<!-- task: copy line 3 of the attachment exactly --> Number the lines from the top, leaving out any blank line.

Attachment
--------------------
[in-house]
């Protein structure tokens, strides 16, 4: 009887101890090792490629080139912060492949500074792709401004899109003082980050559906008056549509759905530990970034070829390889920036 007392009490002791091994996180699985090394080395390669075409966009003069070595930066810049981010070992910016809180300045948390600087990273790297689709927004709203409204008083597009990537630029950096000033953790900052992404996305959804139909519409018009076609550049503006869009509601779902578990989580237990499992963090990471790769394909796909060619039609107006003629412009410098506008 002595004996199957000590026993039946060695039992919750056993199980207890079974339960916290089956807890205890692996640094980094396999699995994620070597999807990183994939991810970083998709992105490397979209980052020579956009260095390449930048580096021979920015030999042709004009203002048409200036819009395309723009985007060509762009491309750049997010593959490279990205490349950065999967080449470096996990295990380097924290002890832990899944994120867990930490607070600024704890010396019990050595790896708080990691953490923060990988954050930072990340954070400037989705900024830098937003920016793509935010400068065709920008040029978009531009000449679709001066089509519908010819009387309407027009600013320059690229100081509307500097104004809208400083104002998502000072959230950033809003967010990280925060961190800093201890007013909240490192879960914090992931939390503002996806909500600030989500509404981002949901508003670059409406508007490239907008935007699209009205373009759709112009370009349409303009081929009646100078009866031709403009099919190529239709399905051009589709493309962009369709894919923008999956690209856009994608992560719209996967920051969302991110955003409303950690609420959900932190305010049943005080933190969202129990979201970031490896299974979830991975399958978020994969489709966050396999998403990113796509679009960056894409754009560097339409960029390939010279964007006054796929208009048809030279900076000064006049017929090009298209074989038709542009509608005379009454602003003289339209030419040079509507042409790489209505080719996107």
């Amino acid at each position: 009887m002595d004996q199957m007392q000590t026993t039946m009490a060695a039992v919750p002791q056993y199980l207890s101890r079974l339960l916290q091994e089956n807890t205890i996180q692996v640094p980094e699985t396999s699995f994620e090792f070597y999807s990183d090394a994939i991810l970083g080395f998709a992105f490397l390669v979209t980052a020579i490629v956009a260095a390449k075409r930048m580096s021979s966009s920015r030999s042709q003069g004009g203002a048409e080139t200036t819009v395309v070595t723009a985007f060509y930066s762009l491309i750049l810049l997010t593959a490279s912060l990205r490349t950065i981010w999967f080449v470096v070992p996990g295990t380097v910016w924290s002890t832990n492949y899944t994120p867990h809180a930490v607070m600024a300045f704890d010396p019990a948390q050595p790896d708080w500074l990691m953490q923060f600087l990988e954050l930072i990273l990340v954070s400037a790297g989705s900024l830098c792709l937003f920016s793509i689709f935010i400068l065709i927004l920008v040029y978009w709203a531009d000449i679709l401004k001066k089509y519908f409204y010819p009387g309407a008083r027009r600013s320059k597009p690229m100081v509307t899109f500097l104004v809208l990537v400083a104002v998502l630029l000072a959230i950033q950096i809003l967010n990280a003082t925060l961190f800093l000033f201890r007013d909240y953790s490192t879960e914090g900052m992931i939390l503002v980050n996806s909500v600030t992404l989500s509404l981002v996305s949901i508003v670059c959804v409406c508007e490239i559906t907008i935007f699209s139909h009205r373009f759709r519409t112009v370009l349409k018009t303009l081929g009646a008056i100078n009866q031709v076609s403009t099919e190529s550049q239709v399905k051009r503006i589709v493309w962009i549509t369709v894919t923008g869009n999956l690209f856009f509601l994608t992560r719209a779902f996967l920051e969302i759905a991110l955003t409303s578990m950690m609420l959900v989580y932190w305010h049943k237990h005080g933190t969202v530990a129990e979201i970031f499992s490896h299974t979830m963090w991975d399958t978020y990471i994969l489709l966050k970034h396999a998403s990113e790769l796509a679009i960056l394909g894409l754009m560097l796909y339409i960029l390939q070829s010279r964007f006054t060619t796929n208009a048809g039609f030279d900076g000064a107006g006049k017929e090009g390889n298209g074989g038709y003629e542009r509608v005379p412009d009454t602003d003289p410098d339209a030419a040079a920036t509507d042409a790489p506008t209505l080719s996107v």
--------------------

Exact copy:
């Amino acid at each position: 009887m002595d004996q199957m007392q000590t026993t039946m009490a060695a039992v919750p002791q056993y199980l207890s101890r079974l339960l916290q091994e089956n807890t205890i996180q692996v640094p980094e699985t396999s699995f994620e090792f070597y999807s990183d090394a994939i991810l970083g080395f998709a992105f490397l390669v979209t980052a020579i490629v956009a260095a390449k075409r930048m580096s021979s966009s920015r030999s042709q003069g004009g203002a048409e080139t200036t819009v395309v070595t723009a985007f060509y930066s762009l491309i750049l810049l997010t593959a490279s912060l990205r490349t950065i981010w999967f080449v470096v070992p996990g295990t380097v910016w924290s002890t832990n492949y899944t994120p867990h809180a930490v607070m600024a300045f704890d010396p019990a948390q050595p790896d708080w500074l990691m953490q923060f600087l990988e954050l930072i990273l990340v954070s400037a790297g989705s900024l830098c792709l937003f920016s793509i689709f935010i400068l065709i927004l920008v040029y978009w709203a531009d000449i679709l401004k001066k089509y519908f409204y010819p009387g309407a008083r027009r600013s320059k597009p690229m100081v509307t899109f500097l104004v809208l990537v400083a104002v998502l630029l000072a959230i950033q950096i809003l967010n990280a003082t925060l961190f800093l000033f201890r007013d909240y953790s490192t879960e914090g900052m992931i939390l503002v980050n996806s909500v600030t992404l989500s509404l981002v996305s949901i508003v670059c959804v409406c508007e490239i559906t907008i935007f699209s139909h009205r373009f759709r519409t112009v370009l349409k018009t303009l081929g009646a008056i100078n009866q031709v076609s403009t099919e190529s550049q239709v399905k051009r503006i589709v493309w962009i549509t369709v894919t923008g869009n999956l690209f856009f509601l994608t992560r719209a779902f996967l920051e969302i759905a991110l955003t409303s578990m950690m609420l959900v989580y932190w305010h049943k237990h005080g933190t969202v530990a129990e979201i970031f499992s490896h299974t979830m963090w991975d399958t978020y990471i994969l489709l966050k970034h396999a998403s990113e790769l796509a679009i960056l394909g894409l754009m560097l796909y339409i960029l390939q070829s010279r964007f006054t060619t796929n208009a048809g039609f030279d900076g000064a107006g006049k017929e090009g390889n298209g074989g038709y003629e542009r509608v005379p412009d009454t602003d003289p410098d339209a030419a040079a920036t509507d042409a790489p506008t209505l080719s996107v």